Wednesday, September 8, 2021, Royal Albert Hall, London

Broadcast live on BBC Radio 3 from 7.30 p.m.

Made up entirely of versatile freelance musicians (so badly affected work-wise during the many months of Covid restrictions), the debut of the Proms Festival Orchestra was signalled by Shostakovich’s Festive Overture, Mark Wigglesworth, avoiding the rhetoric and rapidity of certain Russian conductors (such as Svetlanov and Temirkanov), drawing excellent and enthusiastic playing of joyous music.

A confident trumpet solo launched Mahler’s Fifth Symphony, sober and dark/emotionally raging in the first movement – attacca – stormy and uneasy in the second. Throughout the performance, Wigglesworth avoided sensationalism, focussing on length, line, dynamics and detailing – musical values – but the work wasn’t dull or underplayed, or, conversely, the most involving or thrilling account ever, despite the conductor’s admirably wholesome approach. There was though a palpable ‘special occasion’ stamp.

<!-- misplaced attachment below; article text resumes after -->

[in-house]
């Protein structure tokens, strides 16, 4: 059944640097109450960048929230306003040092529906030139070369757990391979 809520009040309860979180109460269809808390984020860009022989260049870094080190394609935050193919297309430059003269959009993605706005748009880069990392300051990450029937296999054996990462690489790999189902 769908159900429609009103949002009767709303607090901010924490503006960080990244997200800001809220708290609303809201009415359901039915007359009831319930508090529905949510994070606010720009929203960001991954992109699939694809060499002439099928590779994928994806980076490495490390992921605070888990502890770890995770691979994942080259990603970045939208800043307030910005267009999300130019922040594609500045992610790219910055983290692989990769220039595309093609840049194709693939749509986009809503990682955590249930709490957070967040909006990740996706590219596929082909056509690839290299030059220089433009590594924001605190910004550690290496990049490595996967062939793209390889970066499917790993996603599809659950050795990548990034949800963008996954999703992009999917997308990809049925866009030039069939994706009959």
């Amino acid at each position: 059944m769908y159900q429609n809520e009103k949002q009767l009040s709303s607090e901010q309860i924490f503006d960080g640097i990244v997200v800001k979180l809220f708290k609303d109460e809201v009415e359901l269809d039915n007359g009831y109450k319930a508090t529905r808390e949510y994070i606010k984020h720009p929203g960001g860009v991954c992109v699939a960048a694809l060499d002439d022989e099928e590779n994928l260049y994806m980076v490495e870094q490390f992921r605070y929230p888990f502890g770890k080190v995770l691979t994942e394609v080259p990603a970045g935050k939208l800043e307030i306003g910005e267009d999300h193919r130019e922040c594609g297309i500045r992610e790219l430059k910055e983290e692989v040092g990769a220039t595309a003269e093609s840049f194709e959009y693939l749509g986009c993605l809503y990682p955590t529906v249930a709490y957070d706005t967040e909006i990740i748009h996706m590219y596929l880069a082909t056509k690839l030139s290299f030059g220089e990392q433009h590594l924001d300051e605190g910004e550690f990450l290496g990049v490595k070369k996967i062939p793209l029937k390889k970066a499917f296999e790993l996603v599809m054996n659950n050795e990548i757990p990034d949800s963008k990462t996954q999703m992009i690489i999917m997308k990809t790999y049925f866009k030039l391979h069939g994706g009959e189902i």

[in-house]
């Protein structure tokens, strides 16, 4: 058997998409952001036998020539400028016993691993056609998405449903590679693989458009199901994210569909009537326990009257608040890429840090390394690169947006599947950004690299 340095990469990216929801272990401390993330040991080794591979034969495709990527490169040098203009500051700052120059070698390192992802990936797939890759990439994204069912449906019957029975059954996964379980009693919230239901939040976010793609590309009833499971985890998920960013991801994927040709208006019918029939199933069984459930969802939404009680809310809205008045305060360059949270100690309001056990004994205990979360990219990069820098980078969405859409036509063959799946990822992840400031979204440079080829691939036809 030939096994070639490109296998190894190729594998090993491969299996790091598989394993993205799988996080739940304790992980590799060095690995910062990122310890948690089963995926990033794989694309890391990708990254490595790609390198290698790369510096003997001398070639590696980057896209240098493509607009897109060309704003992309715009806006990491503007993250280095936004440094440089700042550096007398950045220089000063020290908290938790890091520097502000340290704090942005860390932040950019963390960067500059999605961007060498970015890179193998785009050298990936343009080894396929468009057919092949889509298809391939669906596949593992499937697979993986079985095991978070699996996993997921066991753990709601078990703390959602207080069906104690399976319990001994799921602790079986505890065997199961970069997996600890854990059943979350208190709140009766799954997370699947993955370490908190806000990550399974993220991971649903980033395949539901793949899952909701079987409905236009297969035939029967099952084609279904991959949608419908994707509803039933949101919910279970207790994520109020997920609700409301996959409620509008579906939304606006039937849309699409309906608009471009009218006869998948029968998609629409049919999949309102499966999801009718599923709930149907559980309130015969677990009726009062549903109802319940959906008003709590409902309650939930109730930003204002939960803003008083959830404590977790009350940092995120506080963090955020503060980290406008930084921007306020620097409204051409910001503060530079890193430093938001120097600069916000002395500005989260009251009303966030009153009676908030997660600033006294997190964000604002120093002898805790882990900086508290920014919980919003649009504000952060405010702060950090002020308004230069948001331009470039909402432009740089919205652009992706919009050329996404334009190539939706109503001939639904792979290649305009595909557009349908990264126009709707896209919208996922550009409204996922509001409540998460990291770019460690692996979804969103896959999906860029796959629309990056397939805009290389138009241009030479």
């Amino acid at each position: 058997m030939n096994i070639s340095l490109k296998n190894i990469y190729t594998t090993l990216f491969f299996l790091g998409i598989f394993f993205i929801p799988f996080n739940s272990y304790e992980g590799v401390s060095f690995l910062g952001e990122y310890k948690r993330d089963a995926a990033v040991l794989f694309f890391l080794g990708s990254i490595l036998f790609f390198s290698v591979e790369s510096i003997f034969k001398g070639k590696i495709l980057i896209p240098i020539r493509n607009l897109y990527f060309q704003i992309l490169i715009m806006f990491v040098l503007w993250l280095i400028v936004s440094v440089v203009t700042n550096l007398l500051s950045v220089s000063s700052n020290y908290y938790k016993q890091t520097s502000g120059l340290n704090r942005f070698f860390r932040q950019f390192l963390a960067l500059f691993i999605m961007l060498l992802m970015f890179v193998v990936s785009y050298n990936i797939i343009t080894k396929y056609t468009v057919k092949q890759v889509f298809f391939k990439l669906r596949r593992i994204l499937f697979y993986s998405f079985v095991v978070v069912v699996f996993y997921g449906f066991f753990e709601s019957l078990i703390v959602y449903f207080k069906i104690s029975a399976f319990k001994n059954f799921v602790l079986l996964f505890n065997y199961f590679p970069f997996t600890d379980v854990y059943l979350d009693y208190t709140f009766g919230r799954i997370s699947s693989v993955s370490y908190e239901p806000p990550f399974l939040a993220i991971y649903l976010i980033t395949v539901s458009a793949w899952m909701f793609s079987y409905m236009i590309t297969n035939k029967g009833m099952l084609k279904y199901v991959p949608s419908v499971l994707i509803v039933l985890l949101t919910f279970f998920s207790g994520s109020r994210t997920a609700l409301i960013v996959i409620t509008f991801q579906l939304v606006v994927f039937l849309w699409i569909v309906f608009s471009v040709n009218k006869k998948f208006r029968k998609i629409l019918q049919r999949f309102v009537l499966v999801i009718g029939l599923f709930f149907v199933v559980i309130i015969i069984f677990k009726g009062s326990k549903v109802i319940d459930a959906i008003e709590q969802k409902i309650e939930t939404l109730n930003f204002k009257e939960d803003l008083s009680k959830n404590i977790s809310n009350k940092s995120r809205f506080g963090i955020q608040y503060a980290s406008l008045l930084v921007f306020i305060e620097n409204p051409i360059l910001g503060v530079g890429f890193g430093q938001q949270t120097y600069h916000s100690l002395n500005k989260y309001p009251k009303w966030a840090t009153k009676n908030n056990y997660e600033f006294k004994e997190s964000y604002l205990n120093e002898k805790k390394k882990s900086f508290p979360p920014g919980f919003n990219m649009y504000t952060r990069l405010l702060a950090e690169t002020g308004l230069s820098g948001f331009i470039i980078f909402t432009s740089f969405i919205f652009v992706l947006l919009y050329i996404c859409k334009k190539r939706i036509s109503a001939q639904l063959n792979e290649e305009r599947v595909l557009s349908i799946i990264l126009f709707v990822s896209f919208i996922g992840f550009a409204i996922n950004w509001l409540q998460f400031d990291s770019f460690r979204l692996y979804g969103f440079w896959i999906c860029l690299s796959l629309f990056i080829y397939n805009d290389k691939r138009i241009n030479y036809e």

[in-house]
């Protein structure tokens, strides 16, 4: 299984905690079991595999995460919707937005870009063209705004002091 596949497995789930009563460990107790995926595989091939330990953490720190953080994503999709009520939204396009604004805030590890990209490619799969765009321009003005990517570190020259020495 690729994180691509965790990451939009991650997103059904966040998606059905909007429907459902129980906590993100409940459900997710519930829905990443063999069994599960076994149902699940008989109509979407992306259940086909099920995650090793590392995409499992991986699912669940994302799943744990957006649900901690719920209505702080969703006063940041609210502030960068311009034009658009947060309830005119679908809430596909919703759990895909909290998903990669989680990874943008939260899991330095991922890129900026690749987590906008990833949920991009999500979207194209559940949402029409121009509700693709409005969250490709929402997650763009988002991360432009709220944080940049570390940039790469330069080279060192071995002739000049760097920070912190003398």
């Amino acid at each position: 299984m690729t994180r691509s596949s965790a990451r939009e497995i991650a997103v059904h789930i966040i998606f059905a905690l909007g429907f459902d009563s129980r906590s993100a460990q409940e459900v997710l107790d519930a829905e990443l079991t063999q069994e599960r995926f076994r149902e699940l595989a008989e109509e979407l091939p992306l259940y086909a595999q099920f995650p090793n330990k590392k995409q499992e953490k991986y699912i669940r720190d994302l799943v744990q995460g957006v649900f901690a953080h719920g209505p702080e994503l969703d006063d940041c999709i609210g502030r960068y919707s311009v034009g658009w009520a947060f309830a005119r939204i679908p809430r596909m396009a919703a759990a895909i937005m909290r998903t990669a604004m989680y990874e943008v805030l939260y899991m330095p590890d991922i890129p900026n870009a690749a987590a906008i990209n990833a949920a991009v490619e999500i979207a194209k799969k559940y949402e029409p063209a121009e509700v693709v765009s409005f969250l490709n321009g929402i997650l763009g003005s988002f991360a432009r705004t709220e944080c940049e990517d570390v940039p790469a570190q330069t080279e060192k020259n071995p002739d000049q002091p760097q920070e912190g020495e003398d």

The dances of the pivotal third movement (the Symphony’s Part Two) had the right amount of impetuosity and point, contrasted with generous reflection, the horn solos expressively rounded, with detours, whether macabre or flaring, made all-belonging (albeit maybe they should be more disjunct).

Part Three is the strings-and-harp Adagietto – flowing here (just over eight minutes), chaste and refined, if charting inexorably to a passionate climax (if a bit thin-sounding) – and the Rondo-Finale, carefree and perky from Wigglesworth (light at the end of the tunnel), the players negotiating Mahler’s elaborate counterpoint with aplomb. The return of the second-movement chorale resounded and the victorious coda strutted home with celebratory release.